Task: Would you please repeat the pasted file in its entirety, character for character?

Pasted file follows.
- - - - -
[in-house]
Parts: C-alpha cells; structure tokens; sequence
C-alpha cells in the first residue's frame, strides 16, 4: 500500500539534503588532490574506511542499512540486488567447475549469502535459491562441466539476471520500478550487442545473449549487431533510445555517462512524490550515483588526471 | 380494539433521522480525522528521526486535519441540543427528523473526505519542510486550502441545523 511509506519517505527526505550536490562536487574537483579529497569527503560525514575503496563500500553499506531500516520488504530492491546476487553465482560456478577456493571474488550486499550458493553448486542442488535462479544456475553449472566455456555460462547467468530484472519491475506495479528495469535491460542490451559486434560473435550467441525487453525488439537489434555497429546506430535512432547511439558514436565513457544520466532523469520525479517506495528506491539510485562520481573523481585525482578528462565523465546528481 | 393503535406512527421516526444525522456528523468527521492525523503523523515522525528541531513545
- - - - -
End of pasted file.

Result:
[in-house]
Parts: C-alpha cells; structure tokens; sequence
C-alpha cells in the first residue's frame, strides 16, 4: 500500500539534503588532490574506511542499512540486488567447475549469502535459491562441466539476471520500478550487442545473449549487431533510445555517462512524490550515483588526471 | 380494539433521522480525522528521526486535519441540543427528523473526505519542510486550502441545523 511509506519517505527526505550536490562536487574537483579529497569527503560525514575503496563500500553499506531500516520488504530492491546476487553465482560456478577456493571474488550486499550458493553448486542442488535462479544456475553449472566455456555460462547467468530484472519491475506495479528495469535491460542490451559486434560473435550467441525487453525488439537489434555497429546506430535512432547511439558514436565513457544520466532523469520525479517506495528506491539510485562520481573523481585525482578528462565523465546528481 | 393503535406512527421516526444525522456528523468527521492525523503523523515522525528541531513545